To find your voice, you must decide what methods and processes work for you. I’ve tried to keep my own methods behind a curtain, because I know many of my tricks flat won’t work for many people. But in writing a book about voice, I’ve had use my own voice. If I hadn’t, this book would’ve been dull, like a college paper written in MLA format.

You’re not writing a novel to please your English professor, so don’t use a “standard” format like MLA, APA, Chicago, etc. Just write what’s on your mind, in the form of a story told by a character in a setting. Let the character come alive through the black marks on the page and, with enough practice in the craft, your voice will shine through.

Be a rebel. Don’t follow the herd or the pack. Don’t let others tell you what you should be writing. Never follow market trends or any such silliness. Write to your passions. As Stephen King says, write what scares you.

Much of the advice floating around the NaNo forums doesn’t work for me. So you’re not supposed to go back and fix things? Right… I write out of order all the time, and I have to cycle backwards in my story to be able to go forwards. I don’t even consider my cycling as “editing” or “rewriting”, because I’m usually adding new words. Scenery, sensory detail, Chekov’s gun, character tags, etc. Adding this stuff in while it’s fresh in my head helps me keep the story moving. Adding it later, after the first draft, is just drudgery in my humble opinion.

How about using the Traveling Shovel of Death when I’m stuck? (Note: the TSoD is an ongoing tradition on the NaNo forums. It’s a plot device some folks find useful when they’re stuck.) I have no problem with killing off characters, which is how the TSoD is normally used, but if I need a laser cannon and a tripwire, I’ll pass on the shovel. And again, just more drudgery to edit the damn thing out later.

(Editing bores the crap out of me, if it’s not obvious already.)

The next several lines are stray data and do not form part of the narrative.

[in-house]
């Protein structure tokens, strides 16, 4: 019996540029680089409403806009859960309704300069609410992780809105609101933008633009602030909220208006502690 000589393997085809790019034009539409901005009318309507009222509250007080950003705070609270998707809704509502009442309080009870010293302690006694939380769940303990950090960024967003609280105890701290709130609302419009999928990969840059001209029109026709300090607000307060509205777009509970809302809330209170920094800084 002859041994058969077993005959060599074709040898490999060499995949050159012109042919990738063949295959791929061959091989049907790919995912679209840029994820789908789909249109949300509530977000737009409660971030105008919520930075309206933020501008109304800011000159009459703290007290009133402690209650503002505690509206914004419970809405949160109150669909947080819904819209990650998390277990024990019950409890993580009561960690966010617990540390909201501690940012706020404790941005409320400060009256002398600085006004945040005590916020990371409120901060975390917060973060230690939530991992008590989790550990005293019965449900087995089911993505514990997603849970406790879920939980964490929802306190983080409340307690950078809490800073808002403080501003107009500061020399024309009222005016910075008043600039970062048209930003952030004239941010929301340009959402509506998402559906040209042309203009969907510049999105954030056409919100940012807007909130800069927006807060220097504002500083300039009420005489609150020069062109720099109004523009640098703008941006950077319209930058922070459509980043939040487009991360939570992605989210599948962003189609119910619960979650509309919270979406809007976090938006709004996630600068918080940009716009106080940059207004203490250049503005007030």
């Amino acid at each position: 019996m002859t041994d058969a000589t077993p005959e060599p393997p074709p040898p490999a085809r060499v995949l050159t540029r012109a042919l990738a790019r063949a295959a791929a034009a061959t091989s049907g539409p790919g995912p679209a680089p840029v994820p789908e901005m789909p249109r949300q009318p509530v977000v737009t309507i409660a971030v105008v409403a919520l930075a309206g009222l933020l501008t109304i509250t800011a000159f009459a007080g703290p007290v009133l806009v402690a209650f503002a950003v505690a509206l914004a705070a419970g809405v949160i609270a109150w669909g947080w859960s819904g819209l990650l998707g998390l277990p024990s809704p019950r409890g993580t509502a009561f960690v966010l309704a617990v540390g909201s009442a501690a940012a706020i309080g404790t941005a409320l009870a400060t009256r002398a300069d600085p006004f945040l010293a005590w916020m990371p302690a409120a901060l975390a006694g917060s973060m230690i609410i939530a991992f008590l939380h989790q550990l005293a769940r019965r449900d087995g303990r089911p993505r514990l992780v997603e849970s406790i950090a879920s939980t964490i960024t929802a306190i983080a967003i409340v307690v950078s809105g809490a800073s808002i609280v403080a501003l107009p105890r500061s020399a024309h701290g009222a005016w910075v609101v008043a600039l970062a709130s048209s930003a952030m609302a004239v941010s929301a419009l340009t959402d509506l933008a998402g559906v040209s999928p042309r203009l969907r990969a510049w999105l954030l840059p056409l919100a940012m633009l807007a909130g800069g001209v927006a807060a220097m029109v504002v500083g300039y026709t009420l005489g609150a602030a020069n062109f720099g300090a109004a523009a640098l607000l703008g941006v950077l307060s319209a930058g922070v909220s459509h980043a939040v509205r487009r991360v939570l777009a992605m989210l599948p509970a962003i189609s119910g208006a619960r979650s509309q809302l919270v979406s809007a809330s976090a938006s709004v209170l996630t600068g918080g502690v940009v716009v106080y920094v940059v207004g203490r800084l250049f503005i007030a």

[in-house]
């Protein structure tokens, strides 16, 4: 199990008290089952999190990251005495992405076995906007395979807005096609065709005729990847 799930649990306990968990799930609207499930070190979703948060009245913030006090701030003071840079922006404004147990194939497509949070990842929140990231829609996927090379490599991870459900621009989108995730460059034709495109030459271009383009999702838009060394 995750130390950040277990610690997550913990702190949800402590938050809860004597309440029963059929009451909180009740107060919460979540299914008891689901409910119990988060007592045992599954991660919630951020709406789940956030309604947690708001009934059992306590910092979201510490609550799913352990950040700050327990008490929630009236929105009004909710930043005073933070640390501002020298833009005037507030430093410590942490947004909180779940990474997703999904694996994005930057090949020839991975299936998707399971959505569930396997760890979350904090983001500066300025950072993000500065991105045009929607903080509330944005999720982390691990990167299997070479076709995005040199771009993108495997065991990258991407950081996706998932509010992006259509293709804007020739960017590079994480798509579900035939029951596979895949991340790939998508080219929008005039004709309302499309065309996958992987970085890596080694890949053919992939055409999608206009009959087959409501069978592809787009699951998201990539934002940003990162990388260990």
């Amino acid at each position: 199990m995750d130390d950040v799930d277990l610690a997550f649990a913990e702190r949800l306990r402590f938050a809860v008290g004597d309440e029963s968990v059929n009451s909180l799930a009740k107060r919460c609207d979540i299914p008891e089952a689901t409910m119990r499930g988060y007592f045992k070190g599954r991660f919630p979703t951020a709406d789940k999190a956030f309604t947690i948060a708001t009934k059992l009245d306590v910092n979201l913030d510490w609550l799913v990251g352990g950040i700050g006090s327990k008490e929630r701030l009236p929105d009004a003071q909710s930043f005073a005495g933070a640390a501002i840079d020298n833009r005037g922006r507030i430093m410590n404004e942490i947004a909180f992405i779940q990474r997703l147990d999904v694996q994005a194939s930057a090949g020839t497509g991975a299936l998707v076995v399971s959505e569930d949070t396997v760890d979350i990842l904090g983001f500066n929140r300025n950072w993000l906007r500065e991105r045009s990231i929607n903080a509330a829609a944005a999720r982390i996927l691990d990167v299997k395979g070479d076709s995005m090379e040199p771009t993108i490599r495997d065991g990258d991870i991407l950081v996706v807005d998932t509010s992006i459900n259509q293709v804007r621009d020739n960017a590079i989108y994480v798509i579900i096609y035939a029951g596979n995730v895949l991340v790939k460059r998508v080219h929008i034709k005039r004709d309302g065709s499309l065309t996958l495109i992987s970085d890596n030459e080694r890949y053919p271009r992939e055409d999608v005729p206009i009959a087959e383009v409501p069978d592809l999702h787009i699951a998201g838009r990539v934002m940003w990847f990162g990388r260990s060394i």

I could go on, but if you’ve read this far then you’ve already seen a little slice of my bag of tricks, which I don’t normally share in public. I don’t share, because I’m in the minority opinion on many things. You’re unlikely to find many people like me on the NaNo forums or at write-ins, and when you do you won’t know it. We’re just as happy to keep doing what we do, whether you know about our methods or not.

Like I’ve said way back at the beginning, take what works and leave the rest. Your mileage will vary from mine. Every writer is different, with a unique skill set and a special viewpoint. Use your uniqueness to an advantage.

All of us, in the beginning years of learning the art of fiction, look for rules to follow. Here’s a rule all should follow, and never forget: Be yourself.

Same advice given when dealing with first date jitters. She’ll like you better if you pulled the stick out of your ass and remain calm, even when you’re convinced you’ve made of a fool of yourself. Readers are the same, too.

(Now you know the extent of my dating advice. I won’t be writing a book on that topic.)

So be different from all the rest. Be a rebel soul and use your own voice to tell the stories only you can tell.

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Copyright 2015 David Anthony Brown

This book is licensed for your personal enjoyment only. All rights reserved.This book, or parts thereof, may not be reproduced in any form without permission.

This book has not been reviewed by National Novel Writing Month. “National Novel Writing Month” and “NaNoWriMo” are trademarks.